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KAUST Advanced Academic Reading and Writing


Search Strategy

What to know about keywords and search strategy

  • Write the sample controversy down on the board. Our broad topic example is: Artificial intelligence threatens privacy. Let's narrow this together.
  • Underline key concepts (AI, threaten, privacy).
  • Brainstorm broader, narrower and related terms for each of the key concepts.
  • Note: this is a good opportunity to talk about paper scope - what should you be tackling in the number of pages assigned? Often, students approach this like writing a book. Reel them in.

artificial intelligence
(examples, broader and narrower terms)

(synonyms and examples of how privacy is compromised)
(related terms and types of privacy)
amazon echo surveillance medical records
siri data mining security
technology GPS marketing
  • Take this opportunity to discuss how using value-laden terms will help us find viewpoint articles. Our topic doesn't have any, but think about an example like, 'undocumented worker' vs. 'illegal alien' and how those terms reflect a value.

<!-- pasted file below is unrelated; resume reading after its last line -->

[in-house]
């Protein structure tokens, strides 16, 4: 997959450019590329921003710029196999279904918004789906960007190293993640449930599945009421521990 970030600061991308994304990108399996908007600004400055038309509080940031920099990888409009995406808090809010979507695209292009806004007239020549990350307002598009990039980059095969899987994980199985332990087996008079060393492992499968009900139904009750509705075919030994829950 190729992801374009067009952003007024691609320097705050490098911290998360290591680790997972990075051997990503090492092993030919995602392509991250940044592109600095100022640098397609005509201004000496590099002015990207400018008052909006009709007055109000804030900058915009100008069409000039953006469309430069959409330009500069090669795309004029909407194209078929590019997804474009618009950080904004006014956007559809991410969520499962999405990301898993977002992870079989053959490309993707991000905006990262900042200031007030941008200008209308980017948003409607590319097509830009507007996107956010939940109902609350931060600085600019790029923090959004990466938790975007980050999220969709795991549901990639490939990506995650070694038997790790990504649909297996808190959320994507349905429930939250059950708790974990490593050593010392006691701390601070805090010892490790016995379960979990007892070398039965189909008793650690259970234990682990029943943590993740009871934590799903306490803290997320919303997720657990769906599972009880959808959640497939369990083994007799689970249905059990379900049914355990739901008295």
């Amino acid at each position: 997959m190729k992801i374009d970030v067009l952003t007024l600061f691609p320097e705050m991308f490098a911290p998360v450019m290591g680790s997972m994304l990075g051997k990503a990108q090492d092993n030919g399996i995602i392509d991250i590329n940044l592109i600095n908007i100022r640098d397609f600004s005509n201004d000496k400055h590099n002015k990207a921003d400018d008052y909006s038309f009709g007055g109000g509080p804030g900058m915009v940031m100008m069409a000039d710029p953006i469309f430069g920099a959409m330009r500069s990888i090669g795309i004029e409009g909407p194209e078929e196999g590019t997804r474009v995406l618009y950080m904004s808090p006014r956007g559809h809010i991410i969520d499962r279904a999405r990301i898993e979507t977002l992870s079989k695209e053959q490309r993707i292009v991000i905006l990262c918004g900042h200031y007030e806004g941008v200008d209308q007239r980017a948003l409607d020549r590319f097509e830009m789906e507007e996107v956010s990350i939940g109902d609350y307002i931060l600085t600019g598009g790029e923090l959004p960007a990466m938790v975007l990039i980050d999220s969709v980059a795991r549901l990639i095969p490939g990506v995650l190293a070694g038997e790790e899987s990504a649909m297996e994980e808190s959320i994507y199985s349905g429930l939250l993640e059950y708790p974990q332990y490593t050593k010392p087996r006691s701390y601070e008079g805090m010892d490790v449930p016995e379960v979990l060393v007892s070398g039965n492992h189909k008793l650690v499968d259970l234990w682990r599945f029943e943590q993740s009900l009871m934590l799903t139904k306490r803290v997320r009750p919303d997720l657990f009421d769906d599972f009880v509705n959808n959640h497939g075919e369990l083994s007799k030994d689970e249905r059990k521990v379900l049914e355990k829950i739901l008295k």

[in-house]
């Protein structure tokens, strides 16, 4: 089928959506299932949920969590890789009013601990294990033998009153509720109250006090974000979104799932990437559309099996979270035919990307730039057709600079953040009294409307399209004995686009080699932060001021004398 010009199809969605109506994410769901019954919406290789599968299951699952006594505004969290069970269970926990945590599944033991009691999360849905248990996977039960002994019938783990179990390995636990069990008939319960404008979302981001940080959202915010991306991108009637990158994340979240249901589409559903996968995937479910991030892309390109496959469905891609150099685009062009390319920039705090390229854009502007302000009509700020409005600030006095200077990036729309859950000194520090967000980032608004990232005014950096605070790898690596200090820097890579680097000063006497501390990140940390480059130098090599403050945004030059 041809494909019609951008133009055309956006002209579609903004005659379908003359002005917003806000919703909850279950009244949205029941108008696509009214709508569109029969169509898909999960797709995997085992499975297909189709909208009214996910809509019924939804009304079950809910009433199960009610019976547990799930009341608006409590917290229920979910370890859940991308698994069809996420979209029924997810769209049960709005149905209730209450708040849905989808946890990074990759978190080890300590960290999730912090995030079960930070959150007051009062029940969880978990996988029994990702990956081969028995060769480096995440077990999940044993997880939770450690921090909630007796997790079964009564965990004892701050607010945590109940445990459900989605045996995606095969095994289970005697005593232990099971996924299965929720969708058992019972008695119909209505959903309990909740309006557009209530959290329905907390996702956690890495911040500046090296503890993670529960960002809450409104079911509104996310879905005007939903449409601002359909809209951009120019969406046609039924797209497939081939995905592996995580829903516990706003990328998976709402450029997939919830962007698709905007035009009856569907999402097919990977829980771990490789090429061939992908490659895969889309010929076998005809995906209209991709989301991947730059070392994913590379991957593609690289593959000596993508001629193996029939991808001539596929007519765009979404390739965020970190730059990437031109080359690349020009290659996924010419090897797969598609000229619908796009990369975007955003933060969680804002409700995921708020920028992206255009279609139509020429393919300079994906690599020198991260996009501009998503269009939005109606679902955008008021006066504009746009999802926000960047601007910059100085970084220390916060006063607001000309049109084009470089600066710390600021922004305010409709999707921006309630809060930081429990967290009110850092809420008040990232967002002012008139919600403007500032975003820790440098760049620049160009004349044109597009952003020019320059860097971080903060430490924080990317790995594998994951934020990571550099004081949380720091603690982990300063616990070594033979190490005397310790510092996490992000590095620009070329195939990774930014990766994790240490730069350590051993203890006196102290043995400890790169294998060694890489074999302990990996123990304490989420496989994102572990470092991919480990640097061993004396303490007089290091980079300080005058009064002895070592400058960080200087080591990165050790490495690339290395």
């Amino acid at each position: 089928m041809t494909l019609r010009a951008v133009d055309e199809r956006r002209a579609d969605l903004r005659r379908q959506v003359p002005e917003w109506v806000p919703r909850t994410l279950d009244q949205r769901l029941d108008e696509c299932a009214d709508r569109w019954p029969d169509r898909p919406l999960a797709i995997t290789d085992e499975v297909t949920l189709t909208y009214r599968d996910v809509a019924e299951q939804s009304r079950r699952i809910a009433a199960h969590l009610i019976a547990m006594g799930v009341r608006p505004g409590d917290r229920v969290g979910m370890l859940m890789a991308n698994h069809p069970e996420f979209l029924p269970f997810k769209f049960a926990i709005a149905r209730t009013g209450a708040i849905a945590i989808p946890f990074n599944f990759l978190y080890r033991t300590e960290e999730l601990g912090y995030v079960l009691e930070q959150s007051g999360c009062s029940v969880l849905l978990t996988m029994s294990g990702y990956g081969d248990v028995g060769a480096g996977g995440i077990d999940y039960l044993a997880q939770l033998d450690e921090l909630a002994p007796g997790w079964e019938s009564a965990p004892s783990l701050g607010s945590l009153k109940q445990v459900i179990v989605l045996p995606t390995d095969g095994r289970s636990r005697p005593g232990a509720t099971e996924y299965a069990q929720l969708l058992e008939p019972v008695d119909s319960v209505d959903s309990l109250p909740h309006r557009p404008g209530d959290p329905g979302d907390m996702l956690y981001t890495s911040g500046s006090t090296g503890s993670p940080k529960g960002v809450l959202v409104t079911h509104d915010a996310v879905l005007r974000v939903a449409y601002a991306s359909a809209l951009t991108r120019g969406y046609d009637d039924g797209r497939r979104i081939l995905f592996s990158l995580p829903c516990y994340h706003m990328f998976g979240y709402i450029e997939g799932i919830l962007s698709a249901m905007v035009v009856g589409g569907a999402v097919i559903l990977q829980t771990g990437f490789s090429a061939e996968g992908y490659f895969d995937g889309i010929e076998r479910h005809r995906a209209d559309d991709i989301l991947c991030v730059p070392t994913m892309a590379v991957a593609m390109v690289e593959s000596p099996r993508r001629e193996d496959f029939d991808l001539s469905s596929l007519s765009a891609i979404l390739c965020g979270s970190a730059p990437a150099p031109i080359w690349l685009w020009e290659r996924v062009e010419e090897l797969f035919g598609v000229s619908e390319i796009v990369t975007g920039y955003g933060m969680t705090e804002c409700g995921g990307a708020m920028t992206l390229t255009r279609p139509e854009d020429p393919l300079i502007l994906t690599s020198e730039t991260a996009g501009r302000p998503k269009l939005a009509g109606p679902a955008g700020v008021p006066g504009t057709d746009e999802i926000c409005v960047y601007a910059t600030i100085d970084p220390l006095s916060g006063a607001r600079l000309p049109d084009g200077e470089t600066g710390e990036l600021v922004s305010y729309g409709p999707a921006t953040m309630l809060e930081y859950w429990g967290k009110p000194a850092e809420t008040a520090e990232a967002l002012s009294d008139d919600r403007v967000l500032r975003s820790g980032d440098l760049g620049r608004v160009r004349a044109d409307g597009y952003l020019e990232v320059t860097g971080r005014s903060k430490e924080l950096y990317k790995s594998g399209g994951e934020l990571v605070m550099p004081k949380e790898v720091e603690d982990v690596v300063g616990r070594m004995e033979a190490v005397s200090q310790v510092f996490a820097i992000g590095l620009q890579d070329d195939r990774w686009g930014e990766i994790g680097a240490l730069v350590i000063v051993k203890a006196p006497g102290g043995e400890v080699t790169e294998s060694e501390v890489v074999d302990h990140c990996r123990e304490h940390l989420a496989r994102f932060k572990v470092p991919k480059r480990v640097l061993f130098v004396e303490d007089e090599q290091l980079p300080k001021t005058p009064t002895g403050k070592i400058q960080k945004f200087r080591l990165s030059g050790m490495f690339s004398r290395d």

• Introduce a stakeholders column. Who cares? This helps us hone in on perspective, which allows us to identify expertise and publication. 
  • We need to use AND and OR to connect topics. AND narrows a search by requiring both words to be in the results and OR broadens it by allowing for any of the words connected by OR to be in the results. See the following example in a database:

  • Tips:‚Äč
  • Don't look for an article that lays out all the pros and cons of their controversy (basically, their paper in article form). You will need to find viewpoints from both sides and then synthesize the sources into your own paper.
  • Searching for terms like pro/con or for/against will not work since there are rarely the words people on either side of an issue use to describe themselves (pro-life/pro-choice rather than pro-abortion or con-abortion; collective bargaining and right to work rather than for or against unions)
  • Do not use terms like: effects of, reasons why, causes of, etc. as they are imprecise. 

This interactive tool guides students through the process of creating an effective keyword search for their research topic and then allows students to email the results to themselves and their instructor. Students can also launch the search in the Library Catalog, Academic Search Complete, or JSTOR.

Finding background information can help you locate keywords for searching databases and identify more specific areas of your topic that you may want to research further.

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